“Of course, what do you think, that he’s really a demon from the abyss who must be burned at the stake for his evil deeds against the” here he paused to imitate the … demon’s rolling bass voice “FOOLISH MORTALS!?” And then broke into a fit of laughter.

The mob began to shift uneasily and the … demon had the good sense to laugh along with them although his eyes still flashed with unsettling anger.  He pulled his hood up to hide the distasteful sneer on his face.

“Come my friend, we must inform the boss about our successful promotion.  Uh, half off if you present that playbill at the show tonight!”  Bahn said, half reaching for the … demon’s arm before changing the motion into a gesture and striding down the alley away from the mob.  He turned a corner and then broke into a run, the … demon following.

He heard the telltale sounds of a tavern and ducked through the back door into the invitingly dark interior, the … demon right on his heels.  Bahn chose a corner table and when they sat, the torch above his companion sputtered and died out, leaving him obscured by dark shadows.

A barmaid approached and for once, Bahn just paid her instead of attempting to play for ale and a meal.  He even paid for his companion, even if only so he wouldn’t have to take the chance of him revealing those huge horns.  When she had gone, hips swaying saucily, he turned to his new … demon.

“So, you’re one of those Tiffler Things right?”  He said brightly.

“My name is Mordai Creed.  I am the First Son of the Creed Family.  I am a Tiefling, the noble blood of dragons and demons runs in my veins.”  Mordai said, “Although I could have handled those … mortals back there I appreciate not having to kill them.”

“Yeah.” Bahn said, “It’s usually better not to have to kill people cause then the mobs get bigger and they have torches and stuff.  I’m Bahn Thistlefingers, you may have heard of my family.  We are of a noble bloodline too.”

Mordai laughed, a rumbling sound much like a growl, “Noble halflings?  Now I have heard every story there is.”

Bahn sighed, “Why does everyone always laugh?  Oh well, it doesn’t bother me, I’m used to it.  You could learn a lesson from that I think, all these humans are rude generally.  You need to be able to ignore it because there’s so darn many of them.  Usually if they insult you they do it out of ignorance, not because they’re mean.”

The barmaid returned with drinks and food and Bahn set to with a will.  He was ravenous after his afternoon’s exertion.  “But the mean ones are easy enough to deal with.”  He said through a mouthful of roast beef and thick hearty bread.  “Ya just trick ‘em and run!”

“I do not run from a fight.”  Mordai said in a haughty tone of voice.

“Uh.  Sure.  Sure you don’t.”  Bahn said, not trying to hide his amusement.  He took a drink of his ale, “Look, when there’s a dozen there’s no dishonor or whatever in running.  They’re the dishonorable ones for coming at you in such numbers!”

Mordai considered this for a moment, “You have more wisdom than I gave you credit for Bahn Thistlefingers.”

“I think that’s what the masters really meant when they called me a smartass.” Bahn said, licking the gravy off his fingers.

The rumble of Moradai’s laugh sounded again.  This halfling was an amusing sort, he hadn’t felt this relaxed in days.  He realized Bahn was still speaking.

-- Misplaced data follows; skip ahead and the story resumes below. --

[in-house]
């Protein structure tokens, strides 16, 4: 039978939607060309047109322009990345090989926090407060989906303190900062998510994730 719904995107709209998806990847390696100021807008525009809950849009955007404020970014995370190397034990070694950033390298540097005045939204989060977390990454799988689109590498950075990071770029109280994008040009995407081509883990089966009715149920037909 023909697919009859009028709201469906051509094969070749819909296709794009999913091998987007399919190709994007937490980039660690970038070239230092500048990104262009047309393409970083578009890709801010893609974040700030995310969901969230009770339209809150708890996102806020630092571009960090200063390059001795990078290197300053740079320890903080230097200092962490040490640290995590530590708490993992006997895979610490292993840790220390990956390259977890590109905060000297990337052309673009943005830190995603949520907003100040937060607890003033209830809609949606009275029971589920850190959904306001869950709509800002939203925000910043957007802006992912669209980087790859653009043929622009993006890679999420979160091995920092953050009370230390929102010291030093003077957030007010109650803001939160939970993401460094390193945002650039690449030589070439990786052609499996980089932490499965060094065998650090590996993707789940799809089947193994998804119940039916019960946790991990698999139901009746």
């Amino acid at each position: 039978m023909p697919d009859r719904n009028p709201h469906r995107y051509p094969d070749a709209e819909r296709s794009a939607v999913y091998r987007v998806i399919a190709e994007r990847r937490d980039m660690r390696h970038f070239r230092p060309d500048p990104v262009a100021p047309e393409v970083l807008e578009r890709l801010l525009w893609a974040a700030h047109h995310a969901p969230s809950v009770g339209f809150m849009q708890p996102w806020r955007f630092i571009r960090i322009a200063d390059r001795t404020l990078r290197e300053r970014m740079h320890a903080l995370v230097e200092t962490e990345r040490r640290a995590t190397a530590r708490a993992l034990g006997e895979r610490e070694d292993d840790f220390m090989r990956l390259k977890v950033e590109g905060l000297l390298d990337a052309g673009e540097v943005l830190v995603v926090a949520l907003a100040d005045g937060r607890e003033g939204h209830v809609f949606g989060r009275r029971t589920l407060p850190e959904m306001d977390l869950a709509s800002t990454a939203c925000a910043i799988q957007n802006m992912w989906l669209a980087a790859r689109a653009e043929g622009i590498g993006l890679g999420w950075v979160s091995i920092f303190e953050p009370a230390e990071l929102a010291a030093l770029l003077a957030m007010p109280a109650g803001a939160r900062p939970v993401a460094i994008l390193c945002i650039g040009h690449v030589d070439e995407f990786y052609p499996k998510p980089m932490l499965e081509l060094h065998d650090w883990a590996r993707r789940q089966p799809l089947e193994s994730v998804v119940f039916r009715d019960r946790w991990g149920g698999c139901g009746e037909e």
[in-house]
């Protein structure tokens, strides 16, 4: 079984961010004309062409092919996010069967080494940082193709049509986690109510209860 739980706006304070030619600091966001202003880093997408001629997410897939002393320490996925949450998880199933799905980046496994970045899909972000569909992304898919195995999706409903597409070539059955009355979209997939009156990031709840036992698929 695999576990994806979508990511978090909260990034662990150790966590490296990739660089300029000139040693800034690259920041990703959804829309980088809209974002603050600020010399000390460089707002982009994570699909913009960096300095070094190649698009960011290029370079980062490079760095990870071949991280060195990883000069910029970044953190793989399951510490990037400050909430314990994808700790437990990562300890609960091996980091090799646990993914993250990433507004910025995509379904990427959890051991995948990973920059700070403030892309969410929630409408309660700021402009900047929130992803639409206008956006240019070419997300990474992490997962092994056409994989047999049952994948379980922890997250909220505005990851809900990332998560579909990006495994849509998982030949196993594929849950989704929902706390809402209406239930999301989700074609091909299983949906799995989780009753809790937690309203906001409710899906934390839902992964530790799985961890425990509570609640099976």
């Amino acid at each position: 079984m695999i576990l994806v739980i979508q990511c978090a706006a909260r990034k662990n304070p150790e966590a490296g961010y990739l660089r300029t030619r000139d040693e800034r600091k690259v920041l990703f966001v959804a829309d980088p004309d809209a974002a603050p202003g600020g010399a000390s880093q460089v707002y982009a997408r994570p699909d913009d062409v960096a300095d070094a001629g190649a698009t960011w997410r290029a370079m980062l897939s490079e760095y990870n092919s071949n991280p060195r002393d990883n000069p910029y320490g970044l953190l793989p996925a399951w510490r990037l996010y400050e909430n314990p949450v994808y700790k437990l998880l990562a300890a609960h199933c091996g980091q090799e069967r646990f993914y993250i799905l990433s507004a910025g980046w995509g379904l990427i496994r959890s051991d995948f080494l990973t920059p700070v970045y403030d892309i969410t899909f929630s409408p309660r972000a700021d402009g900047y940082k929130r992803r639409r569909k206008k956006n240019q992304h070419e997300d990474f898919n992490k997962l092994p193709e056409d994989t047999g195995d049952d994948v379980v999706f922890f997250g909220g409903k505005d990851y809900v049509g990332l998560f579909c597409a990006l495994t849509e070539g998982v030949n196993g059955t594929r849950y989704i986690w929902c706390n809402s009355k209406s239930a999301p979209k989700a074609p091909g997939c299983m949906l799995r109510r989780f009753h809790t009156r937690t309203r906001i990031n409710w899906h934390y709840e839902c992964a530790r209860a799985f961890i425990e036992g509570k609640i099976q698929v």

“…anyway, I figure we should travel together right?  I mean you with your demon powers or whatever and your awesome horns and stuff and me with all my talents I figure we could be good traveling companions.”  He gave Mordai a big grin, only slightly spoiled by the piece of beef stuck between his teeth.

“Sure.  Why not?”  He could always ditch the halfling if he needed to, and besides… he swore he’d seen that face in a dream and his dreams had been so dark lately.  “Where did you say you were headed?”

“I was thinking Greening.”  Bahn said.  Mordai couldn’t have been more surprised if the halfling had said he was traveling to his home city.  That was the place he’d been feeling drawn toward.  The place that filled his dreams with swirling darkness, the screams of the dying and the scent of brimstone.  It must be fate, and only a fool fought against his fate.

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7 thoughts on “Getting carried away with back story… that’s OK right?

  1. Laughing so hard, I’m having trouble typing. It has been ages since I’ve seen a well played Halfling. And, to add to it a drunken master? You say your DM is only letting you start at lvl 2? they’re NUTS. Or are you the DM, and just playing fair with an NPC?

    Want to read more (or even better, join up if it’s online, and I don’t have a schedule conflict.) Nah, READ! Want more!

    Like

    • Thanks! We’re starting low level because we think it’s the best way to make a compelling character and a good way to learn a new system. The encounters will be easy starting out, and I love playing low level characters, they make you have to think your way out of things instead of thinking with your fists…

      Like

      • Oh, I agree. Both when I DMed games or was merely a player. Last system I worked with was 3.0, except for the psyonicist – those managed to introduce 3.5.

        ‘Course, we had a big enough group that someone always insisted on having either a barbarian (chaotic stupid) or a paladin (Lawful stupid) who somehow missed the memo that when you are new to the world you have think about what you are doing.

        Like

      • Well they just came out, the dmg just on Wednesday so this is more out less a play test for me. I like what I see so far. More emphasis on role playing and less on acquiring items to make your character awesome.

        Like